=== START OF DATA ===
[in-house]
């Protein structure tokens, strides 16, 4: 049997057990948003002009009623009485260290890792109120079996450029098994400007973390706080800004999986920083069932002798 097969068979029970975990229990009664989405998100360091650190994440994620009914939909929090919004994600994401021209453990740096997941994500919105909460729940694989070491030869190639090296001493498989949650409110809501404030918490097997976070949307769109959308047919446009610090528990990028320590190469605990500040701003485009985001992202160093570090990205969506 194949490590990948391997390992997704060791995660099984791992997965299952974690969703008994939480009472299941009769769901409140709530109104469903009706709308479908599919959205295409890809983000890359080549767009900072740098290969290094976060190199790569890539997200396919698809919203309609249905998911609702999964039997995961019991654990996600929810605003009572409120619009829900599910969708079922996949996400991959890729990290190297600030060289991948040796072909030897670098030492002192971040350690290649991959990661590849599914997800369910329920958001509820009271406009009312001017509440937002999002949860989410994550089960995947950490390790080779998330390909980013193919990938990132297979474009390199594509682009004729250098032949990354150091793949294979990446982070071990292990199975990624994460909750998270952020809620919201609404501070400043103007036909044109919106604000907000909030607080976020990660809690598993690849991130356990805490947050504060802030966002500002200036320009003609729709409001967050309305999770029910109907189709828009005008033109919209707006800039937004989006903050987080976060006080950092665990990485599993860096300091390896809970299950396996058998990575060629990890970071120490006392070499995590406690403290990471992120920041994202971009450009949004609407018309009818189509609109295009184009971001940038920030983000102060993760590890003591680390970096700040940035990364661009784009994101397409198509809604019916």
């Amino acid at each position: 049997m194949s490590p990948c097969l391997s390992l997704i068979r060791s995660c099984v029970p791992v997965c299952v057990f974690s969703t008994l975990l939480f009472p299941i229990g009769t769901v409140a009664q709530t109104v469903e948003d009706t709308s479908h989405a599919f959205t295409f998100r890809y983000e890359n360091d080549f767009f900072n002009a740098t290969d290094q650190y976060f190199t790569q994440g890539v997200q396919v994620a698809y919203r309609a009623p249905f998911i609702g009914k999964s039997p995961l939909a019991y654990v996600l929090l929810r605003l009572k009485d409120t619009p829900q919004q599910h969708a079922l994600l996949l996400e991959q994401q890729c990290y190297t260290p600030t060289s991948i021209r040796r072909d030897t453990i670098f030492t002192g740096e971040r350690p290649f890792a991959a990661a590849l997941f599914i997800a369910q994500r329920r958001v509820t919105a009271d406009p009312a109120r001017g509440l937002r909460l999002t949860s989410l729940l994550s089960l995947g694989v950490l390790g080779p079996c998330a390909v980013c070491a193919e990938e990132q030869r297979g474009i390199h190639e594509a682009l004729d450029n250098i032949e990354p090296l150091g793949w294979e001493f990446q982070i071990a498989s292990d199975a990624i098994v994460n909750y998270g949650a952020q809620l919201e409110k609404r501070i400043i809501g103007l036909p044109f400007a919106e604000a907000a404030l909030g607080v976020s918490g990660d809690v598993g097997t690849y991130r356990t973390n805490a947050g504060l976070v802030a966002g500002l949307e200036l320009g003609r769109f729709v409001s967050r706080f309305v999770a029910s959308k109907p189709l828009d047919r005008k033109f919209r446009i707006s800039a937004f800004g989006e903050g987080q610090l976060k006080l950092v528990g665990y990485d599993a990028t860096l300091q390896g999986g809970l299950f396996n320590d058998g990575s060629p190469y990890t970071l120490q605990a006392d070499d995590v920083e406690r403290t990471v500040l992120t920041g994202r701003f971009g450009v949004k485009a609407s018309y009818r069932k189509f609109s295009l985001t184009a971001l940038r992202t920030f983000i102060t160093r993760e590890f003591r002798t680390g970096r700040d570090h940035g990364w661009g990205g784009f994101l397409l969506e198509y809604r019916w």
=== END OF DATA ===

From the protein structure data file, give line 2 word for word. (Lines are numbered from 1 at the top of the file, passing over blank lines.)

């Protein structure tokens, strides 16, 4: 049997057990948003002009009623009485260290890792109120079996450029098994400007973390706080800004999986920083069932002798 097969068979029970975990229990009664989405998100360091650190994440994620009914939909929090919004994600994401021209453990740096997941994500919105909460729940694989070491030869190639090296001493498989949650409110809501404030918490097997976070949307769109959308047919446009610090528990990028320590190469605990500040701003485009985001992202160093570090990205969506 194949490590990948391997390992997704060791995660099984791992997965299952974690969703008994939480009472299941009769769901409140709530109104469903009706709308479908599919959205295409890809983000890359080549767009900072740098290969290094976060190199790569890539997200396919698809919203309609249905998911609702999964039997995961019991654990996600929810605003009572409120619009829900599910969708079922996949996400991959890729990290190297600030060289991948040796072909030897670098030492002192971040350690290649991959990661590849599914997800369910329920958001509820009271406009009312001017509440937002999002949860989410994550089960995947950490390790080779998330390909980013193919990938990132297979474009390199594509682009004729250098032949990354150091793949294979990446982070071990292990199975990624994460909750998270952020809620919201609404501070400043103007036909044109919106604000907000909030607080976020990660809690598993690849991130356990805490947050504060802030966002500002200036320009003609729709409001967050309305999770029910109907189709828009005008033109919209707006800039937004989006903050987080976060006080950092665990990485599993860096300091390896809970299950396996058998990575060629990890970071120490006392070499995590406690403290990471992120920041994202971009450009949004609407018309009818189509609109295009184009971001940038920030983000102060993760590890003591680390970096700040940035990364661009784009994101397409198509809604019916």